Mulligan begins by claiming that politicians, pundits and lay people alike tend to adopt a Keynesian view when trying to interpret the high ratio of unemployed to job openings, concluding that the unemployed are competing aggressively for a limited supply of jobs. Additionally, Mulligan acknowledges that any reduction in the labor demand from new employer taxes or healthcare costs would further motivate organizations to do with even less employees—again resulting in fewer job openings and more unemployed people.
Standard stuff right? Where this becomes interesting is when Mulligan claims that a reduction in labor supply in the form of additional subsidies for the unemployed has a similar effect on the job market. Arguing that with these subsidies (unemployment benefits and other aid) the unemployed will be more selective about the jobs they take, Mulligan hypothesizes that this is the reason behind the increasing amount of jobs available (in most states) yet the mostly static rates of unemployment.
Mulligan makes a few more interesting observations about economic drivers in this theory: 1) with more help available for people after layoffs, organizations do far less to avoid layoffs, and 2) subsidies for the unemployed make labor more expensive because the unemployed can be choosier about what jobs they take. This incentivizes employers to get by with fewer employees, thereby reducing the number of jobs they have available.
A quick local application seems to lend credence to some of Mulligan’s observations. Average weekly unemployment benefits in Utah, as reported in May 2011, amount to $316. If we take a low-paying job—the classic example of flipping hamburgers at McDonald’s—we can compare the part-time wage in this position to the unemployment subsidiary. GlassDoor statistics claim the average hourly pay rate for McDonald’s cashiers and crew members is $7.63 an hour. Working part-time (the most common job opening) at Mickey D’s then earns only somewhere between $152.60(20 hours) - $228.90 (30 hours) per week for employees—and those numbers represent gross pay, not net income.
Mulligan concludes by arguing that in this way a reduction in labor supply by itself or a reduction in labor demand by itself, or a combination of both can contract the job market and explain the high ratio of unemployed to job openings.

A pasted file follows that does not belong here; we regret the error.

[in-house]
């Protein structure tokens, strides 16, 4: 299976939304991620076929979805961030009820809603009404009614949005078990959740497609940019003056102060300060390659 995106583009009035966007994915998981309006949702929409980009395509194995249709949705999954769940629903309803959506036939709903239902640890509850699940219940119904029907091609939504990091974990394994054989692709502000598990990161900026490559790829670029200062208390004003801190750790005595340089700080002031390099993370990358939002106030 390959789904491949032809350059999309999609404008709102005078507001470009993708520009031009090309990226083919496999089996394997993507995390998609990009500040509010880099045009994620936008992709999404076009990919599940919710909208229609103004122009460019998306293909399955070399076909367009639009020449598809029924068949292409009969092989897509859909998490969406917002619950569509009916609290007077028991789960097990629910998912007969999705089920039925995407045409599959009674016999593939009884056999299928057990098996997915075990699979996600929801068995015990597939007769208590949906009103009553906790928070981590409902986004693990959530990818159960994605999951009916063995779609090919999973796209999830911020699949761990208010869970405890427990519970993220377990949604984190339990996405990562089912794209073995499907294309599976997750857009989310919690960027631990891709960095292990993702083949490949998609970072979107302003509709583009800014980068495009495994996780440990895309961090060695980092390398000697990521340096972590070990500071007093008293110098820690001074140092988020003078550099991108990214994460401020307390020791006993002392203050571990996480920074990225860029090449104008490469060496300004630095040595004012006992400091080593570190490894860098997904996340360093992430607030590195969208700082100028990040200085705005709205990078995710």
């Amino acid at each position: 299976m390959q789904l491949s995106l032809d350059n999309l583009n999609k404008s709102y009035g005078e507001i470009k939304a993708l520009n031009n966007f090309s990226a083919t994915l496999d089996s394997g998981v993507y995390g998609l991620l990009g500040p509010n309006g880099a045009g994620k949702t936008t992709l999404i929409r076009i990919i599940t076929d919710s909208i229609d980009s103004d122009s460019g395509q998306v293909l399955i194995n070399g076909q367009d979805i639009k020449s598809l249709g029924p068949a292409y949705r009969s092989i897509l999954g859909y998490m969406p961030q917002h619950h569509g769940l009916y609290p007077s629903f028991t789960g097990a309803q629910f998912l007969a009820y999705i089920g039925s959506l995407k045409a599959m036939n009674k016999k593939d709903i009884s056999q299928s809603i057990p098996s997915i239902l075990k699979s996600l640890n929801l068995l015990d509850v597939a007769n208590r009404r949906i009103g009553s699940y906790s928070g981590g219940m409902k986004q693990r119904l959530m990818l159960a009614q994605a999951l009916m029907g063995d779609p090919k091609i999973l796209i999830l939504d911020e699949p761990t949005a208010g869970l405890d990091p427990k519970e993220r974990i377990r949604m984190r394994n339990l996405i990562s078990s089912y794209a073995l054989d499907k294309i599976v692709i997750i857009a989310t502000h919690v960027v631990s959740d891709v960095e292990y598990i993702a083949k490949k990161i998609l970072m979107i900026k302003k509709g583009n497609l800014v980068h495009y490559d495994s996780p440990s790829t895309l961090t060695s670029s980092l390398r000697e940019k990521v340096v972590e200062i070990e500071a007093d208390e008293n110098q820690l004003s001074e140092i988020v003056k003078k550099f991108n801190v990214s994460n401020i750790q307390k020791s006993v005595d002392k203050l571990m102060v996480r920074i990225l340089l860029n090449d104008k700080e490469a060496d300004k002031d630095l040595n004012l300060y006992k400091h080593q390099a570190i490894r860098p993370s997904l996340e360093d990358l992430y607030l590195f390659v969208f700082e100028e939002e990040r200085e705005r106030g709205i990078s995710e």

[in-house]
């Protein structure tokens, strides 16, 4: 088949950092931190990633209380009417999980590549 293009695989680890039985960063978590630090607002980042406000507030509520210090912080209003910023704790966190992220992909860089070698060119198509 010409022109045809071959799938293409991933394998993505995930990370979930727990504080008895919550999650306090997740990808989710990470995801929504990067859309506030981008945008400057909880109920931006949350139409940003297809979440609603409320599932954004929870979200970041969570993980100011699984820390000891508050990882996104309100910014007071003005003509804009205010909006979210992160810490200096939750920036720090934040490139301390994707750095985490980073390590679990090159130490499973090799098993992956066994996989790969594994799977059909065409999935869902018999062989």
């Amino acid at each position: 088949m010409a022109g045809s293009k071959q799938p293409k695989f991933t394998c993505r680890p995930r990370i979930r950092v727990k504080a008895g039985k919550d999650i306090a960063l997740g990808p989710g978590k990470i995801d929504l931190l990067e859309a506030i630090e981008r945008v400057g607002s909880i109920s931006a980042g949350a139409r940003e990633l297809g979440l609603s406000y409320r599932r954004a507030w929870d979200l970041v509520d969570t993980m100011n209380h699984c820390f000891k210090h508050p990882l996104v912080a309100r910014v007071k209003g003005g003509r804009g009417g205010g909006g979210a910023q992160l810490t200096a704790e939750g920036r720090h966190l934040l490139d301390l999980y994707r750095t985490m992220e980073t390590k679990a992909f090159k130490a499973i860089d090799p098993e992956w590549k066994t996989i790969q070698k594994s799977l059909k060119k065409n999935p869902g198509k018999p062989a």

I think that there is some merit in Mulligan’s perspective, merit born out of a very human condition. Most individuals choose an income level that best supports themselves, their family and their chosen lifestyle. The math seems simple, if I am already struggling to put food on the table and can bring in more money by remaining registered for unemployment benefits than by taking a low-paying job, it makes more sense for my family’s survival to stay on unemployment. To be perfectly honest, $316 a week is going to be tough to live on (and Utah ranks in the top ten states of the country for offering the highest unemployment benefits). Mulligan’s perspective is often used by the anti-welfare perspective to cite what is wrong with the system, but the very real financial struggle individuals in both unemployed and low-wage circumstances face must be acknowledged.
I enjoyed Mulligan’s perspective because it offers a more well-rounded economic view than simply suggesting that only demand—rather than labor supply—has caused recent labor market contractions. Likely both elements play a role in the US’s ongoing job crisis. In this way, we find ourselves in a “what came first, the chicken or egg?” cycle.
It will be most interesting to see what happens in 2013 if unemployment benefits do indeed expire, then we may gain more insight as we watch fluctuations in the job openings data.